As more women enter science, it’s time to redefine mentorship

And it can be invaluable to have a supporter “in whose place you walk or are likely to walk,” says Nilanjana Dasgupta, director of the Institute for Diversity Sciences at the University of Massachusetts at Amherst. In her research, Dasgupta found that same-sex peer mentors, whose age and career stage are close to their mentees, can have particularly beneficial effects, perhaps because it is easier for mentees to recognize each other. in these advisers. “Peer mentors who are barely a few years older than the women they mentor are particularly inspiring because their success seems more achievable,” she says.

Murrell says his peer mentors have proven to be his most influential advisers; having progressed in their careers in tandem, they have all been essential sources of mutual support. “We grow together throughout our careers,” she says. “We share resources, share opportunities, share information and provide support as we move forward.

However, a female scientist is not necessarily a good mentor for a young woman just because of her gender. Bassett recalls that on one occasion, another female scientist asked him to name the man responsible for her success. In another, an interviewer from the doctoral program asked her if she was planning on having children – and told her that if so, it wasn’t worth the funding. “I’m pretty sure it’s illegal,” Bassett says.

And, at the same time, men can provide excellent support. “Men shouldn’t be afraid to offer themselves up as potential mentors to women because they don’t feel they can’t do such a good job,” says Reshma Jagsi, director of the Center for Bioethics and Social Sciences in Medicine at the University of Michigan.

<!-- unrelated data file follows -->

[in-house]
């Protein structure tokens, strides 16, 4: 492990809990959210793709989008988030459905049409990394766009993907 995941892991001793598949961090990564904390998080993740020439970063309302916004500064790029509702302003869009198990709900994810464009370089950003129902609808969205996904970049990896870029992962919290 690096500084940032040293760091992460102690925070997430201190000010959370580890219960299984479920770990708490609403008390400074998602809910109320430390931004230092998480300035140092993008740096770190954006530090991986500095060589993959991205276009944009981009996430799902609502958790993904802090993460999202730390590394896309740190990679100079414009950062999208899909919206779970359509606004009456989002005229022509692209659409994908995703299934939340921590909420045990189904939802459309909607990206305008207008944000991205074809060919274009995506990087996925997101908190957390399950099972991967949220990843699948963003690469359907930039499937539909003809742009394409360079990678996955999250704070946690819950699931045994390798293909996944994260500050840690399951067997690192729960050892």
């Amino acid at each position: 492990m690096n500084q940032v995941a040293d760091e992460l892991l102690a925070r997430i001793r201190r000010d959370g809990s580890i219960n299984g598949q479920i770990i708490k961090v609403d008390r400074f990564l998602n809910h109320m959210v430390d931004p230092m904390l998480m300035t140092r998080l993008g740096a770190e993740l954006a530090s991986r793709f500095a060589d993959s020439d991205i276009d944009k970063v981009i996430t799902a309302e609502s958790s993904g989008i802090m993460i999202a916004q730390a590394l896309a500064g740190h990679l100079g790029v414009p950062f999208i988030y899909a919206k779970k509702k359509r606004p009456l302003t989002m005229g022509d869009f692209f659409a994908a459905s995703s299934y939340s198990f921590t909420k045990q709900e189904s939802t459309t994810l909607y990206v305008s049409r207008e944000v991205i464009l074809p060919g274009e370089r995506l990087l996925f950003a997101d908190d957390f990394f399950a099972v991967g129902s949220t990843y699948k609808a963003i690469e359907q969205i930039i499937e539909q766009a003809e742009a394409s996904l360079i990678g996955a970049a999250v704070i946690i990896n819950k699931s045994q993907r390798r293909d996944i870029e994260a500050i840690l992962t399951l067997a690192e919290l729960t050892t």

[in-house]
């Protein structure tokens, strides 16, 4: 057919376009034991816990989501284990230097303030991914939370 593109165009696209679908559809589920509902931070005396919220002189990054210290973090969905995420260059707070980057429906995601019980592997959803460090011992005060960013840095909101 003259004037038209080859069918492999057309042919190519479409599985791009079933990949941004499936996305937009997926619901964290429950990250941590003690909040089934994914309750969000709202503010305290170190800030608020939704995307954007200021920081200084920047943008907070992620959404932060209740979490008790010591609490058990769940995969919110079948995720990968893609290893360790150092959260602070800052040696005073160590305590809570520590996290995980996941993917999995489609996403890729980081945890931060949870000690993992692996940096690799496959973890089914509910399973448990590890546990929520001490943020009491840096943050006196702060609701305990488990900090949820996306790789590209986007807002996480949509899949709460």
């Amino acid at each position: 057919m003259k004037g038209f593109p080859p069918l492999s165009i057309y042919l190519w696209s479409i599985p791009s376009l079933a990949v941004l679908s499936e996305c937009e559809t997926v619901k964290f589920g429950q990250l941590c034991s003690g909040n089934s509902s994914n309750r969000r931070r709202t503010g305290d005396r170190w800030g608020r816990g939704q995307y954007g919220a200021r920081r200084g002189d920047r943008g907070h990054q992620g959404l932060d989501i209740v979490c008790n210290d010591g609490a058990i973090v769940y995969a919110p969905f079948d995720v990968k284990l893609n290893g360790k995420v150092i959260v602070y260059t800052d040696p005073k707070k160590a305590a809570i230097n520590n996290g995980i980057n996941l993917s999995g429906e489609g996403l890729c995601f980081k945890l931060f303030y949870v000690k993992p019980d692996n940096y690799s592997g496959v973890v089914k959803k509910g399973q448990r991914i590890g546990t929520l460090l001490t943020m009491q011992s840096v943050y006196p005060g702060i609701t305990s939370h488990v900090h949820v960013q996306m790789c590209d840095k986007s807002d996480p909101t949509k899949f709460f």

Certainly, it will take an effort on a professor’s part to learn about the issues affecting a woman in her lab. But Lindquist believes men can and should take on this responsibility – perhaps by choosing to work with minority mentors themselves. “It’s just as helpful for a male student to work with a female mentor, or a white student to work with a black male mentor, so that they can learn how power differences in science affect different identities,” he says. it. “In turn, they might understand how to adjust their mentoring to accommodate these challenges in their own students one day.”

Bassett also points out that sex isn’t the only thing that matters in relationships with counselors. “[The] kindness, humanity, humility, respect for the person, the generosity of the person, are more important, ”she says. But she emphasizes that the preferences people express for finding a suitable advisor are real and important. “There is clear evidence that for many graduate students, having shared sex with their mentor is something that is important to them and allows them to be successful in ways that they might not otherwise be able to because they have. a role model, ”she says. “They have someone to talk to about what prejudice is and how to respond to it.”

But supporting women and minorities in science can’t be as simple as making sure everyone has a mentor who matches the demographics. As under-represented as women still are as students in many STEM fields, the situation is much worse for teachers. This imbalance creates a mathematical problem. “If every woman needs a woman to be her mentor, and there is only one senior woman in the department, she ends up having to mentor half a dozen people,” Jagsi said.

And white women are still more likely to find a match in academia than women of color, who are sometimes surrounded only by white or male colleagues. The situation is similar, if not worse, for young trans scientists. “Being the only one is really a lot more toxic than being one of the few,” says Dasgupta.

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